In the offsuited chart, you will find the entry "K9o". This means that with a king and nine of different suits, we raise. If you have a king and ten of different suits (KTo) you also raise, (KJo) and so on. If we have a K8o, however, which is a worse hand than the chart entry, we fold.
When do you raise again if someone has already raised?
The next chart: "3-bet against a raise from these positions including small blind defence", answers the question of when to raise after someone has raised before you.
We call this a 3-bet. The first bet is the Big Blind. The second bet is an opponent's raise. When we raise, we put an extra amount into the pot for a third time, so we name it a 3-bet.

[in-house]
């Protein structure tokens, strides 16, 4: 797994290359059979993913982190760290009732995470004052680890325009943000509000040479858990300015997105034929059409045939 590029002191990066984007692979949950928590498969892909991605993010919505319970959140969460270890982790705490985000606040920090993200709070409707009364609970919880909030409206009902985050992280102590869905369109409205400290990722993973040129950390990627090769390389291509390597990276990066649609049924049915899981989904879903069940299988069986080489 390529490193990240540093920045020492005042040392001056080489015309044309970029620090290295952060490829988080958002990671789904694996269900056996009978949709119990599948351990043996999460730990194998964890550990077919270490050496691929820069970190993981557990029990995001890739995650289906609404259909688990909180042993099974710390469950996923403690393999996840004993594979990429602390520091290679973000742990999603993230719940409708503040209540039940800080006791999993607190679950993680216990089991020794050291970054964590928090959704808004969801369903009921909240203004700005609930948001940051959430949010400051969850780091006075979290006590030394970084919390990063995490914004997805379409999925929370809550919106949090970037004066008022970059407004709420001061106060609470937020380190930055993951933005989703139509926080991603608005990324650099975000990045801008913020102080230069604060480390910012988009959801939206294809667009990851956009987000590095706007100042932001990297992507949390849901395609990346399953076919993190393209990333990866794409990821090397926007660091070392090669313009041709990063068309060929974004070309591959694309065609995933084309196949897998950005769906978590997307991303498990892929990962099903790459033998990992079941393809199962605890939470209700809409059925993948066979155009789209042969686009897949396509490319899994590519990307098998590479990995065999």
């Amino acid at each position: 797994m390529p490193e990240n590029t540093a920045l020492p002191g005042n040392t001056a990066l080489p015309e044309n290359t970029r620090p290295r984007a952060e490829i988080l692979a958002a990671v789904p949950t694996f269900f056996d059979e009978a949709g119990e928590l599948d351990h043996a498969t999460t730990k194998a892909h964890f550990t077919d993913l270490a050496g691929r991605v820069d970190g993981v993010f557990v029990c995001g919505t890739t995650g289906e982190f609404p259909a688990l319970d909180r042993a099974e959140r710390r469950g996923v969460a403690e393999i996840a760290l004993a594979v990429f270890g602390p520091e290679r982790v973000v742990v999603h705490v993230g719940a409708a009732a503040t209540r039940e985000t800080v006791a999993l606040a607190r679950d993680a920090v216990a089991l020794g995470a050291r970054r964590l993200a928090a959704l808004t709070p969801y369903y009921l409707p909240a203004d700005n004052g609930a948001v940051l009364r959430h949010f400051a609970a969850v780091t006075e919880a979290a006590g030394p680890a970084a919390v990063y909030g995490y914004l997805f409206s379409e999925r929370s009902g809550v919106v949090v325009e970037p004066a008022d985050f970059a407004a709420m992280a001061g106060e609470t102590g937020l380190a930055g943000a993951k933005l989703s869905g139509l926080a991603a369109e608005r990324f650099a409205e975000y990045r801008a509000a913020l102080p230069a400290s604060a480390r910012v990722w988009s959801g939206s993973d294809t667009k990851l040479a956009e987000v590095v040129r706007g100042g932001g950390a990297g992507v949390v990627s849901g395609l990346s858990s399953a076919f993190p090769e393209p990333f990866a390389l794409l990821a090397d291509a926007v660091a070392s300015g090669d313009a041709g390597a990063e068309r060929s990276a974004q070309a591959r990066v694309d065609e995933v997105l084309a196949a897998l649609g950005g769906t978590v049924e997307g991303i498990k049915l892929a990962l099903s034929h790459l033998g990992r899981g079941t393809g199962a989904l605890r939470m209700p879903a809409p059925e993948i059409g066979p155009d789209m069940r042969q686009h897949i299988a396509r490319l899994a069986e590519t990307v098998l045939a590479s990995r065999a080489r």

This chart is used in the same way as the last one, although there is a difference: the positions at the top of the table refer to the position of the player who raised, not yours.
Suppose a player sitting in MP2 raises. You want to know with which pairs you can raise again. In the chart, the pairs entry for MP2 is "88". This means that with a pair of eights, or any higher pair, we can make another raise.
How to play when one player raises and another calls?
The chart "Calling/Raising with raises and callers in front of you" indicates how to play in such situations. Here your play will depend on the number of people who called the raise. This also applies to situations in which you are in the small blind. It depends on how many players (callers) have called the raise and how many limped before the raise.
In the column headers you find the number of callers, and the rows are named with the hands you should call or raise with. These two are separated by a slash, for example "55/TT" means that with a pair of fives or better you call, but with a pair of tens or better you should raise.